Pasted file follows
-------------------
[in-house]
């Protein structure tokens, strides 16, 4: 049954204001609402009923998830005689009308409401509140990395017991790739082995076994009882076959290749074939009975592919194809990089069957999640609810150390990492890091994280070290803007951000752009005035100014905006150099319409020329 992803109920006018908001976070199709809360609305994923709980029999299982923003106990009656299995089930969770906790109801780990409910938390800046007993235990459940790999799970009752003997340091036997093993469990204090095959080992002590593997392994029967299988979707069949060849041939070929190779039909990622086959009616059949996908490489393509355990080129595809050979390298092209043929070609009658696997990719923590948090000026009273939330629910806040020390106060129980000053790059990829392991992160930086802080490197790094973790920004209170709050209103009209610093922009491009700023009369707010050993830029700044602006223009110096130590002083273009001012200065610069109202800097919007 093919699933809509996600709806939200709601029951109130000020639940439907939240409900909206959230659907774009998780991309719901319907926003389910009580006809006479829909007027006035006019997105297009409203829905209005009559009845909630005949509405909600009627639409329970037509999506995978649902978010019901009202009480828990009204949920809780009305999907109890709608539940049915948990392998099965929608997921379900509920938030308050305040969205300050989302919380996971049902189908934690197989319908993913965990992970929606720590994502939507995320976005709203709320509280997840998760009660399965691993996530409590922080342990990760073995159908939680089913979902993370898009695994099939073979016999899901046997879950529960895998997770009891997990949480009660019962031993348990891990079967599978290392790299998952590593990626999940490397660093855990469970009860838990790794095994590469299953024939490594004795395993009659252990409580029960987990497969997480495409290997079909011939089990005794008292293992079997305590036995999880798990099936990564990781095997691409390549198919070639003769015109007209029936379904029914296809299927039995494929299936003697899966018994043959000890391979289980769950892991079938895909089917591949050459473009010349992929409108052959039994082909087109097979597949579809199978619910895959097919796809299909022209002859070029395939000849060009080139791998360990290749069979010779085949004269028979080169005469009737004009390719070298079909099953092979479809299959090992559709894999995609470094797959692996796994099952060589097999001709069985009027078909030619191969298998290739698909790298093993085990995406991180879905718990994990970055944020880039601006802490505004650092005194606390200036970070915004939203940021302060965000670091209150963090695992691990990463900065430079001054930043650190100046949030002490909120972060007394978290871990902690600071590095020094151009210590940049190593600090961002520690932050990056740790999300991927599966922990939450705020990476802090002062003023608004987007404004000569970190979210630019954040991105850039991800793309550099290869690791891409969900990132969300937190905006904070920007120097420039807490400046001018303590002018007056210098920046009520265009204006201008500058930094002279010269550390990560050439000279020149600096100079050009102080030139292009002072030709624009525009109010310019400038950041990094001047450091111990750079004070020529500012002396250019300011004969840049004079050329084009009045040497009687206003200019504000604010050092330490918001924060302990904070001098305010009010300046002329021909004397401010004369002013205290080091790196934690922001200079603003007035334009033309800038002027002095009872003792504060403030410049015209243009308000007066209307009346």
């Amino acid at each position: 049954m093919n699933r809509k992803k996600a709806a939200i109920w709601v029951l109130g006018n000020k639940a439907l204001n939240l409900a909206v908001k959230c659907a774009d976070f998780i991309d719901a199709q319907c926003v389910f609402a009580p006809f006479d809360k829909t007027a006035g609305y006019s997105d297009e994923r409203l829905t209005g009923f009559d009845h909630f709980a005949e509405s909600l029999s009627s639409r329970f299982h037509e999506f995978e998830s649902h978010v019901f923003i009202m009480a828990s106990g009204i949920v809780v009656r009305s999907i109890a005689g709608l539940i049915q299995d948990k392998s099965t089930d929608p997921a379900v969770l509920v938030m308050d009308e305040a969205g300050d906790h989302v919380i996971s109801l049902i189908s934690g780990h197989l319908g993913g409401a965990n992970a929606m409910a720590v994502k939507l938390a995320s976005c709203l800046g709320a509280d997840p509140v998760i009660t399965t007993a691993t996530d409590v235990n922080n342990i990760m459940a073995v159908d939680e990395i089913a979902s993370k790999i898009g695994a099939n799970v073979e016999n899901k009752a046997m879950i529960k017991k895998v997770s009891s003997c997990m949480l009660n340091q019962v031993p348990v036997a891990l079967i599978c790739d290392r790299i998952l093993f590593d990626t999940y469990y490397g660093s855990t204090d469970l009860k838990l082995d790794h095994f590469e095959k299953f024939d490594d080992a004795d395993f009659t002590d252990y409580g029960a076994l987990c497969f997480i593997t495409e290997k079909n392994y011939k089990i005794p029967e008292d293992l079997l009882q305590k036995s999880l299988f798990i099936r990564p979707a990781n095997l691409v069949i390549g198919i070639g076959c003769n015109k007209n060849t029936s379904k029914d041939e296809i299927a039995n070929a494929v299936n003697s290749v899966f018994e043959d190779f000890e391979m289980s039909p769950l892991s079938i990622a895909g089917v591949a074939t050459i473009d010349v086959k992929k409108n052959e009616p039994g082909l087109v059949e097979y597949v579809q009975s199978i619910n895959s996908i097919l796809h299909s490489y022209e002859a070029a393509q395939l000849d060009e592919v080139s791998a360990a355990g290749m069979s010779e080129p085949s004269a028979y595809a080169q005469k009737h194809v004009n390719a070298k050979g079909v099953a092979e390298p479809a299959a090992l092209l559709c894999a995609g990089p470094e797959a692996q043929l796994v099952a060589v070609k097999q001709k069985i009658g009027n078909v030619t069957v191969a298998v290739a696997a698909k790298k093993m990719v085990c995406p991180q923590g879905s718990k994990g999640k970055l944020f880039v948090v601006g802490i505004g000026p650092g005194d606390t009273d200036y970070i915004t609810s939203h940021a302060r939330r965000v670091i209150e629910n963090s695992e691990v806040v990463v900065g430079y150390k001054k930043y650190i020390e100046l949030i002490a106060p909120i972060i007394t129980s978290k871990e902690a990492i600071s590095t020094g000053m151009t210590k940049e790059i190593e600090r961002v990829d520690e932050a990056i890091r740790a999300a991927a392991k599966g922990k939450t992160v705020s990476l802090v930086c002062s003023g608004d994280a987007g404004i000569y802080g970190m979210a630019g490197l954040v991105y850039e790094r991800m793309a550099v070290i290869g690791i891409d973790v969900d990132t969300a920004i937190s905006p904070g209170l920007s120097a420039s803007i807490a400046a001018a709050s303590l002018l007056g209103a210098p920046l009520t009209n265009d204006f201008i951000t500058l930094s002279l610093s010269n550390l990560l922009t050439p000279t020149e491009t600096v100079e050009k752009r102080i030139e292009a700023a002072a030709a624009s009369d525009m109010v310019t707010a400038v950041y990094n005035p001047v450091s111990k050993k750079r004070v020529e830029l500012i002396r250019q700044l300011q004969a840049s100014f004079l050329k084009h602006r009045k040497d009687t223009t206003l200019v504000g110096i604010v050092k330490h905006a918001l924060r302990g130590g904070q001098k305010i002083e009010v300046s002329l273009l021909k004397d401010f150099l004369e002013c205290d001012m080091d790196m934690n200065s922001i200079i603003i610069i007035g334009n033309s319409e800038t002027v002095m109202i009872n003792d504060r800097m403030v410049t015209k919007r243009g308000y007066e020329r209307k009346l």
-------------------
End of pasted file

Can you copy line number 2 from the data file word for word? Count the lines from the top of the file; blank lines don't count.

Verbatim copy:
């Protein structure tokens, strides 16, 4: 049954204001609402009923998830005689009308409401509140990395017991790739082995076994009882076959290749074939009975592919194809990089069957999640609810150390990492890091994280070290803007951000752009005035100014905006150099319409020329 992803109920006018908001976070199709809360609305994923709980029999299982923003106990009656299995089930969770906790109801780990409910938390800046007993235990459940790999799970009752003997340091036997093993469990204090095959080992002590593997392994029967299988979707069949060849041939070929190779039909990622086959009616059949996908490489393509355990080129595809050979390298092209043929070609009658696997990719923590948090000026009273939330629910806040020390106060129980000053790059990829392991992160930086802080490197790094973790920004209170709050209103009209610093922009491009700023009369707010050993830029700044602006223009110096130590002083273009001012200065610069109202800097919007 093919699933809509996600709806939200709601029951109130000020639940439907939240409900909206959230659907774009998780991309719901319907926003389910009580006809006479829909007027006035006019997105297009409203829905209005009559009845909630005949509405909600009627639409329970037509999506995978649902978010019901009202009480828990009204949920809780009305999907109890709608539940049915948990392998099965929608997921379900509920938030308050305040969205300050989302919380996971049902189908934690197989319908993913965990992970929606720590994502939507995320976005709203709320509280997840998760009660399965691993996530409590922080342990990760073995159908939680089913979902993370898009695994099939073979016999899901046997879950529960895998997770009891997990949480009660019962031993348990891990079967599978290392790299998952590593990626999940490397660093855990469970009860838990790794095994590469299953024939490594004795395993009659252990409580029960987990497969997480495409290997079909011939089990005794008292293992079997305590036995999880798990099936990564990781095997691409390549198919070639003769015109007209029936379904029914296809299927039995494929299936003697899966018994043959000890391979289980769950892991079938895909089917591949050459473009010349992929409108052959039994082909087109097979597949579809199978619910895959097919796809299909022209002859070029395939000849060009080139791998360990290749069979010779085949004269028979080169005469009737004009390719070298079909099953092979479809299959090992559709894999995609470094797959692996796994099952060589097999001709069985009027078909030619191969298998290739698909790298093993085990995406991180879905718990994990970055944020880039601006802490505004650092005194606390200036970070915004939203940021302060965000670091209150963090695992691990990463900065430079001054930043650190100046949030002490909120972060007394978290871990902690600071590095020094151009210590940049190593600090961002520690932050990056740790999300991927599966922990939450705020990476802090002062003023608004987007404004000569970190979210630019954040991105850039991800793309550099290869690791891409969900990132969300937190905006904070920007120097420039807490400046001018303590002018007056210098920046009520265009204006201008500058930094002279010269550390990560050439000279020149600096100079050009102080030139292009002072030709624009525009109010310019400038950041990094001047450091111990750079004070020529500012002396250019300011004969840049004079050329084009009045040497009687206003200019504000604010050092330490918001924060302990904070001098305010009010300046002329021909004397401010004369002013205290080091790196934690922001200079603003007035334009033309800038002027002095009872003792504060403030410049015209243009308000007066209307009346």